At both Vancouver 2010 and Sochi 2014, the 32 year-old was a power pusher in two-man and four-man sleds. Lumsden is the first higher profile athlete attached to Rugby Canada’s ‘Try4Gold’ program which is attempting to pad the sevens roster in time for Rio, where the event will debut.
If he can pull it off, it’ll be the second successful crossover for the 6’2, 226 lb athlete. He played four seasons with the Hamilton Tiger-Cats, as well as stints with the Edmonton Eskimos and Calgary Stampeders before switching full-time to bobsleigh in 2011. While Lumsden is certainly a versatile athlete, he’ll have to pick up rugby skills quickly to challenge for a sevens roster spot. For example, 2014 ‘Dream Team’ honourees John Moonlight and Phil Mack make up an improving team. Canada is preparing up for the first leg of the the IRB Sevens World Series in Australia next month.
SEE ALSO: Rugby Behind the Scenes
Rugby Canada is searching for ‘powerful and agile athletes’ to try Rugby Sevens, according to Sandro Fiorino, an assistant for the women’s team. He also pegged basketball, hockey and football as having potential stars. The organization seems eager to increase depth, the National Sevens Development Program is holding talent identification events across Canada aimed at athletes 15 and over.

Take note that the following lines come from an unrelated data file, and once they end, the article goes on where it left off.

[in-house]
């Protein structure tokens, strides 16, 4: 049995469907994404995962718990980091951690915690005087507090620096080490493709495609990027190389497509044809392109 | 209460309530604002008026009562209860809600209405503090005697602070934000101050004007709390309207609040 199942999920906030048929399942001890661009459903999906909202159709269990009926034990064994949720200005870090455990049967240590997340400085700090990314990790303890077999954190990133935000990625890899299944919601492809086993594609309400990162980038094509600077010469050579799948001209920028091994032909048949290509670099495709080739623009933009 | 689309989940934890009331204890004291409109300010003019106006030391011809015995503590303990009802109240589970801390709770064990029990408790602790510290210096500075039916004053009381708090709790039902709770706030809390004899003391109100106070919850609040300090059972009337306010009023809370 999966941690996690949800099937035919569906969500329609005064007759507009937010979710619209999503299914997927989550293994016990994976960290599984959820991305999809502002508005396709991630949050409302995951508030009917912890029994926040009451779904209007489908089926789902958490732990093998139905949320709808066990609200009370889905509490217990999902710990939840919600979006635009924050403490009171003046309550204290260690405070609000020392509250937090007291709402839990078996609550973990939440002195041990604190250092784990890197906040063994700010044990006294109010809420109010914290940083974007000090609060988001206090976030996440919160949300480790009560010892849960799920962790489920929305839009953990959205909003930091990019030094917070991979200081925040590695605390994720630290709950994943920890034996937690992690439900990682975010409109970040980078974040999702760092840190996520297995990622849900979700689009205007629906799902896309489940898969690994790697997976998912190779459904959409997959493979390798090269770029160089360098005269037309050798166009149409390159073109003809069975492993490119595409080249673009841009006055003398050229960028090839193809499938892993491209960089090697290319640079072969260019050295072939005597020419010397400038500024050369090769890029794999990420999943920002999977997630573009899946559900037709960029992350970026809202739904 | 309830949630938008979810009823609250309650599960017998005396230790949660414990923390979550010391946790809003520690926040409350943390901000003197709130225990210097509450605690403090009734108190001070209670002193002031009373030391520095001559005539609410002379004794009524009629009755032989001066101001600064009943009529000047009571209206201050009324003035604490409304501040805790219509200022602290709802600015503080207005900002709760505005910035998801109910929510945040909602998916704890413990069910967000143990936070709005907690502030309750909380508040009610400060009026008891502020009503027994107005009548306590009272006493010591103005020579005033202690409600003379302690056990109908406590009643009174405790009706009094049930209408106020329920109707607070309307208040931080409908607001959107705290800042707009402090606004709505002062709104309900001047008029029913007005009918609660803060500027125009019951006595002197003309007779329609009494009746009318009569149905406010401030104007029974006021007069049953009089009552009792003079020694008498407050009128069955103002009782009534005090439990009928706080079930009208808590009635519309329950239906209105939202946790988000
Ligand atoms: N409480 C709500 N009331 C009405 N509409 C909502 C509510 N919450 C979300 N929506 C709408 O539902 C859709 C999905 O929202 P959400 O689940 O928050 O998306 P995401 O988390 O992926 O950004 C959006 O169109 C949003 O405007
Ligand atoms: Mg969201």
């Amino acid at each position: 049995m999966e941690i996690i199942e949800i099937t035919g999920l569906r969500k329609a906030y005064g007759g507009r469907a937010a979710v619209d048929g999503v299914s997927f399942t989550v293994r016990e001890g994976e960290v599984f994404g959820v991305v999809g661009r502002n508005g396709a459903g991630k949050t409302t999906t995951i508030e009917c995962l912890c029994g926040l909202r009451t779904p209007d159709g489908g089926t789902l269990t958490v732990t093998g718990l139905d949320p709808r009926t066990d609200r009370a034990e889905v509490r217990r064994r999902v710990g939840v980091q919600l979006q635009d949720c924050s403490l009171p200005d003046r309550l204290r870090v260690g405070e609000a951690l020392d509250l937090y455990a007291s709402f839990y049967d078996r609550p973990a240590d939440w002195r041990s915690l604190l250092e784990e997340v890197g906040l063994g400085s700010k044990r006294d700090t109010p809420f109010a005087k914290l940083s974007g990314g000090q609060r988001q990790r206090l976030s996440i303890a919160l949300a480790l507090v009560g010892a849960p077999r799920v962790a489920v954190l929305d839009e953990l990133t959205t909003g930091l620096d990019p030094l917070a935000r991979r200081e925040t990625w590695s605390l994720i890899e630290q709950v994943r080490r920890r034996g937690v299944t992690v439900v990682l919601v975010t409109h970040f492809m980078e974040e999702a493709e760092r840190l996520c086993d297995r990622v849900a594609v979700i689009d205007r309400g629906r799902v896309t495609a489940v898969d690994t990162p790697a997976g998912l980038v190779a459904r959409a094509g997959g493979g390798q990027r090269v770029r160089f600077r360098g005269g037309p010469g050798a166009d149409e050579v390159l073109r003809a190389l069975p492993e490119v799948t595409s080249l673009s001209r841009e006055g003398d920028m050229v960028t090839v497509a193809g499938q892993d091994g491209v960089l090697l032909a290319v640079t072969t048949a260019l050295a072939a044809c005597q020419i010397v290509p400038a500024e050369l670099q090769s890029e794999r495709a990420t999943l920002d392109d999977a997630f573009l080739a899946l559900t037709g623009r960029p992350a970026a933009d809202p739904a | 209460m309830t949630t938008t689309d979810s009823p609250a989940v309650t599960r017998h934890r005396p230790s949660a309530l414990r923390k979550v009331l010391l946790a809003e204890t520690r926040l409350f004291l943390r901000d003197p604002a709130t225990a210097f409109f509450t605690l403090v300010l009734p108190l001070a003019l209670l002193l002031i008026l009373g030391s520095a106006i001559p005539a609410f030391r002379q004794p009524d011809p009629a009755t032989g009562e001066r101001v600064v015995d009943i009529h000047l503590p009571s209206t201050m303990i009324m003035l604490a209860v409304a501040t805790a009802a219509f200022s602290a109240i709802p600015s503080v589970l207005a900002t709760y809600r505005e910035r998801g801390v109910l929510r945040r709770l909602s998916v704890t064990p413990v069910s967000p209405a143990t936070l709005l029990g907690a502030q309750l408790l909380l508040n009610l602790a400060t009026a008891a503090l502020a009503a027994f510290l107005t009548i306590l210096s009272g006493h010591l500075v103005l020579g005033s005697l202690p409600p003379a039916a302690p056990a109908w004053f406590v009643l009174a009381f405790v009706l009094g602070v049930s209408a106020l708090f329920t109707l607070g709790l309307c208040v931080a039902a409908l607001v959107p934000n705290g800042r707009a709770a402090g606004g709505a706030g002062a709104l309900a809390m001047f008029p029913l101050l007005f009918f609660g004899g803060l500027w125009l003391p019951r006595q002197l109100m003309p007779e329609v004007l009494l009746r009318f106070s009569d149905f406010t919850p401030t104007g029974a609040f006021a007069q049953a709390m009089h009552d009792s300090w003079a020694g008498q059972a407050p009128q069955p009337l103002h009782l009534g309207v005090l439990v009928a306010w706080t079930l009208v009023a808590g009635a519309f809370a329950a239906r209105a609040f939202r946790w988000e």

It’s not the first time bobsleigh and rugby have traded talent. Two-time Olympic bobsleigh champion Heather Moyse has played rugby internationally for Canada. She has played both sevens and rugby union, the latter of which was the form of the sport’s most recent appearance at the Olympic Games in 1924.
USA Rugby has also looked to other sports for stars. Former American sprinter Carlin Isles has taken his 10.13 100m speed and applied it to the rugby field, with success for USA’s Eagles Sevens.